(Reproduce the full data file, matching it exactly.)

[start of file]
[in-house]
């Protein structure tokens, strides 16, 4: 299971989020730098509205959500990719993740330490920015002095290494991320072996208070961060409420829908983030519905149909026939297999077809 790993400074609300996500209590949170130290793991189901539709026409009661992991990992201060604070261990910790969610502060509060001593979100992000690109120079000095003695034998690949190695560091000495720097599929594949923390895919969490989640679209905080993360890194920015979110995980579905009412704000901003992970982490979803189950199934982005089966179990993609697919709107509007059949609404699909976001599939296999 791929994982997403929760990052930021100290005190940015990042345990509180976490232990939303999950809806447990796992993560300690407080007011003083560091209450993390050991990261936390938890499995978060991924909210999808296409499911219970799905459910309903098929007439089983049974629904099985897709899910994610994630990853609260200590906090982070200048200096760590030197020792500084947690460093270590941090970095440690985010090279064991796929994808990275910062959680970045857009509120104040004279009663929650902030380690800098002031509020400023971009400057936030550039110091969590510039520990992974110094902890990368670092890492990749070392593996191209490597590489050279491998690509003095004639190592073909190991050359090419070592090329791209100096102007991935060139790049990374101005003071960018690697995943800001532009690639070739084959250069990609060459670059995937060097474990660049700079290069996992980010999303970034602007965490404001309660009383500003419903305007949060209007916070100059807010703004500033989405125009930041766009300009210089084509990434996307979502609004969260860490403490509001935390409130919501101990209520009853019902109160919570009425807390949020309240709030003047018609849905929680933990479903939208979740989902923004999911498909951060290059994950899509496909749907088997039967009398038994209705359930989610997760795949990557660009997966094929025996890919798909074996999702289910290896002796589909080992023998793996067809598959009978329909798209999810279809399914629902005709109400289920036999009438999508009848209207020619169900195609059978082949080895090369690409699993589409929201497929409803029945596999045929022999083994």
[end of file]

[in-house]
């Protein structure tokens, strides 16, 4: 299971989020730098509205959500990719993740330490920015002095290494991320072996208070961060409420829908983030519905149909026939297999077809 790993400074609300996500209590949170130290793991189901539709026409009661992991990992201060604070261990910790969610502060509060001593979100992000690109120079000095003695034998690949190695560091000495720097599929594949923390895919969490989640679209905080993360890194920015979110995980579905009412704000901003992970982490979803189950199934982005089966179990993609697919709107509007059949609404699909976001599939296999 791929994982997403929760990052930021100290005190940015990042345990509180976490232990939303999950809806447990796992993560300690407080007011003083560091209450993390050991990261936390938890499995978060991924909210999808296409499911219970799905459910309903098929007439089983049974629904099985897709899910994610994630990853609260200590906090982070200048200096760590030197020792500084947690460093270590941090970095440690985010090279064991796929994808990275910062959680970045857009509120104040004279009663929650902030380690800098002031509020400023971009400057936030550039110091969590510039520990992974110094902890990368670092890492990749070392593996191209490597590489050279491998690509003095004639190592073909190991050359090419070592090329791209100096102007991935060139790049990374101005003071960018690697995943800001532009690639070739084959250069990609060459670059995937060097474990660049700079290069996992980010999303970034602007965490404001309660009383500003419903305007949060209007916070100059807010703004500033989405125009930041766009300009210089084509990434996307979502609004969260860490403490509001935390409130919501101990209520009853019902109160919570009425807390949020309240709030003047018609849905929680933990479903939208979740989902923004999911498909951060290059994950899509496909749907088997039967009398038994209705359930989610997760795949990557660009997966094929025996890919798909074996999702289910290896002796589909080992023998793996067809598959009978329909798209999810279809399914629902005709109400289920036999009438999508009848209207020619169900195609059978082949080895090369690409699993589409929201497929409803029945596999045929022999083994």